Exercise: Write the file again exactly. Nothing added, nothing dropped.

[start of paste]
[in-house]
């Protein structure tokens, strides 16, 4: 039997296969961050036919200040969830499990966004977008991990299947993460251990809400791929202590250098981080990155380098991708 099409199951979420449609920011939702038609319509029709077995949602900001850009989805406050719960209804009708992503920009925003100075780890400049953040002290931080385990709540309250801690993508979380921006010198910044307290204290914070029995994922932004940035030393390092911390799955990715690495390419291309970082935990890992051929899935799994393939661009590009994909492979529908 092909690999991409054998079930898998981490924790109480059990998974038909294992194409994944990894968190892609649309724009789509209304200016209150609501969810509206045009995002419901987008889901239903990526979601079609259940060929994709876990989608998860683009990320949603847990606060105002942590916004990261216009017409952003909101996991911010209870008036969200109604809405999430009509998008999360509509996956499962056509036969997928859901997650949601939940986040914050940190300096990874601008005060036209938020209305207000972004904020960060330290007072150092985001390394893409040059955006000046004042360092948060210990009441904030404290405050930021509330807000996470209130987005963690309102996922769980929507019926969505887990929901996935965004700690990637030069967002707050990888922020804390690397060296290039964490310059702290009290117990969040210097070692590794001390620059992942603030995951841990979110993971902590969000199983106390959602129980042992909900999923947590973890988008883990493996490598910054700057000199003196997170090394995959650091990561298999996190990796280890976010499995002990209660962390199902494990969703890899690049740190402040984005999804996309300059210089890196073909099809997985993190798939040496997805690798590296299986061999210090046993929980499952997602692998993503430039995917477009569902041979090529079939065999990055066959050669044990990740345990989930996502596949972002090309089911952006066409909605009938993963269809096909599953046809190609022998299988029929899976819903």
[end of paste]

[in-house]
């Protein structure tokens, strides 16, 4: 039997296969961050036919200040969830499990966004977008991990299947993460251990809400791929202590250098981080990155380098991708 099409199951979420449609920011939702038609319509029709077995949602900001850009989805406050719960209804009708992503920009925003100075780890400049953040002290931080385990709540309250801690993508979380921006010198910044307290204290914070029995994922932004940035030393390092911390799955990715690495390419291309970082935990890992051929899935799994393939661009590009994909492979529908 092909690999991409054998079930898998981490924790109480059990998974038909294992194409994944990894968190892609649309724009789509209304200016209150609501969810509206045009995002419901987008889901239903990526979601079609259940060929994709876990989608998860683009990320949603847990606060105002942590916004990261216009017409952003909101996991911010209870008036969200109604809405999430009509998008999360509509996956499962056509036969997928859901997650949601939940986040914050940190300096990874601008005060036209938020209305207000972004904020960060330290007072150092985001390394893409040059955006000046004042360092948060210990009441904030404290405050930021509330807000996470209130987005963690309102996922769980929507019926969505887990929901996935965004700690990637030069967002707050990888922020804390690397060296290039964490310059702290009290117990969040210097070692590794001390620059992942603030995951841990979110993971902590969000199983106390959602129980042992909900999923947590973890988008883990493996490598910054700057000199003196997170090394995959650091990561298999996190990796280890976010499995002990209660962390199902494990969703890899690049740190402040984005999804996309300059210089890196073909099809997985993190798939040496997805690798590296299986061999210090046993929980499952997602692998993503430039995917477009569902041979090529079939065999990055066959050669044990990740345990989930996502596949972002090309089911952006066409909605009938993963269809096909599953046809190609022998299988029929899976819903």